Lights out at LAist: Local news site shuts down

An illustration of a work supervisor sending someone out of their office. Photo from Pixabay.

Local news website LAist was abruptly shut down Thursday, along with sister sites in four other cities, with the owner citing rising expenses but critics suggesting the action was a response to a unionization vote by reporters and editors at its New York locations.

Joe Ricketts, the founder of TD Ameritrade and owner of the “ist” websites in Los Angeles, New York, San Francisco, Chicago and Washington, wrote in a message posted on the sites that “businesses need to be economically successful if they are to endure.”

He said while the company and its websites have made progress, “that progress hasn’t been sufficient to support the tremendous effort and expense needed to produce the type of journalism on which the company was founded. I want to thank our readers for their support and loyalty through the years. And I want to thank our employees for their tireless effort and dedication.”

Meanwhile, an official at MyNewsLA.com expressed sympathy with the competing news website for Los Angeles shutdown. “It’s always better to have more sources of legitimate news for Los Angeles, and we’re sorry to see the end of LAist. But we hope visitors who depended on LAist for the latest, accurate information in the Los Angeles area will now come to MyNewsLA.com.”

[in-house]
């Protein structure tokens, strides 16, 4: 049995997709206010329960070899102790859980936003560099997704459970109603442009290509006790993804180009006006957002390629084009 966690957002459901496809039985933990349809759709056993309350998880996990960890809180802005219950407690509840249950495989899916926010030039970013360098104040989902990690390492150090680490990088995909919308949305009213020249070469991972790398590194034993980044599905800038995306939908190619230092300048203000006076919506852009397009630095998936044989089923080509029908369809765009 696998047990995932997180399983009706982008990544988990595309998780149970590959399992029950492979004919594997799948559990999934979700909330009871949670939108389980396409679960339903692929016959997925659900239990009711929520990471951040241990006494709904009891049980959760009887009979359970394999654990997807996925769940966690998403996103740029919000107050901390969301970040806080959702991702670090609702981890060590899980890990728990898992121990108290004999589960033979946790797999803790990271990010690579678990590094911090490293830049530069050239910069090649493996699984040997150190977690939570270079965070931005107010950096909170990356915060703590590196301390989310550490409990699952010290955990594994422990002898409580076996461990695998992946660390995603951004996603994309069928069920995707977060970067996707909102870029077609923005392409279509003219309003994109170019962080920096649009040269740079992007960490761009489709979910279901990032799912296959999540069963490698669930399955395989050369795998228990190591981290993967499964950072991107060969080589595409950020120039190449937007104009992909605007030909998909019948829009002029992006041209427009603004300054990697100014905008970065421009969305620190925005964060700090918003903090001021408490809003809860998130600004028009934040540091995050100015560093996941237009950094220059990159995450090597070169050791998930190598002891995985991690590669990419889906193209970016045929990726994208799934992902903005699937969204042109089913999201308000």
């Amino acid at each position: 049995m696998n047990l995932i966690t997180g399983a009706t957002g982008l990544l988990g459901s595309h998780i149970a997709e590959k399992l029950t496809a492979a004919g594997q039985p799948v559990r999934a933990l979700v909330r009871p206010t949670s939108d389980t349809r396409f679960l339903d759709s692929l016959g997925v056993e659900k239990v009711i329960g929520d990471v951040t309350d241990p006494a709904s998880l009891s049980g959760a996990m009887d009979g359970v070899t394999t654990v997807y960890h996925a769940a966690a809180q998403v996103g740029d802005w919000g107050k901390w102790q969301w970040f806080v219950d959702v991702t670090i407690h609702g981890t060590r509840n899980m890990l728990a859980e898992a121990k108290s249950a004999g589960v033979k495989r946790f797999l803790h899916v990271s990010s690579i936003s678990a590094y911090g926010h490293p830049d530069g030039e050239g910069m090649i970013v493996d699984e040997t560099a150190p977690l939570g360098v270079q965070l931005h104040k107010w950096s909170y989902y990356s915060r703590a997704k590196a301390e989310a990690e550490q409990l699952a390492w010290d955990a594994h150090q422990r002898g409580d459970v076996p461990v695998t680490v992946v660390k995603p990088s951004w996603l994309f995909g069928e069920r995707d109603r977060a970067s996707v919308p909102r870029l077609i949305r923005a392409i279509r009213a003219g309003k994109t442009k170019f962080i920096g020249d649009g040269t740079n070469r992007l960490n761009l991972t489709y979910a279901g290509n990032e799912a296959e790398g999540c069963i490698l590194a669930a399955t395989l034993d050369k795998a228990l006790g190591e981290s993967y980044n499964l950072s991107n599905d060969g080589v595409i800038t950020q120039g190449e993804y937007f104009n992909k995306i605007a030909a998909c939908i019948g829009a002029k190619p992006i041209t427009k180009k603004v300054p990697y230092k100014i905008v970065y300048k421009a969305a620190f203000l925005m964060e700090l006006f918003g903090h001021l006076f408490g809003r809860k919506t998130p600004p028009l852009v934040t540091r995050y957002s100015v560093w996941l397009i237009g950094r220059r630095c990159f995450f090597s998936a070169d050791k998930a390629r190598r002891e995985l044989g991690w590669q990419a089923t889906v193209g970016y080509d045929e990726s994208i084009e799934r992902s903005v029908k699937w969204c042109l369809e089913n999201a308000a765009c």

“LAist reporters and editors worked hard and accomplished a lot through the years, and we certainly wish them the best in their journalism careers,” said the official.

While the owner of the “ist” websites thanked his employees, they appeared to have been caught off-guard by the sudden shutdown. LAist editor-in-chief Julia Wick wrote on Twitter that she and the staff found out when the site was abruptly taken down and replaced with Ricketts’ letter.

“LAist also shut down & LA is worse off for it,” Wick wrote in a post that included a link to a New York Times story announcing the closure of New York sites DNAinfo and Gothamist. “We found out when you did. Thank you to everyone who wrote for us. You did great (expletive) work.”

Wick also tweeted a message to her staff, who suddenly found all of their online work deleted, saying a backup of the site may have been made that hopefully saved copies of their past stories.

Other than Ricketts’ letter, all other content was deleted from the sites.

The New York Times noted that reporters and editors of DNAinfo and Gothamist voted last week to join a union, the Writers Guild of America East. While Ricketts did not address the union issue in his message, a company representative told the Times, “The decision by the editorial team to unionize is simply another competitive obstacle making it harder for the business to be financially successful.”

According to the Times, the shutdown of the sites puts 115 journalists in the five cities where sites were operated. The company representative told the paper employees will receive three months of paid “administrative leave” at their full salaries, plus four weeks of severance.

–City News Service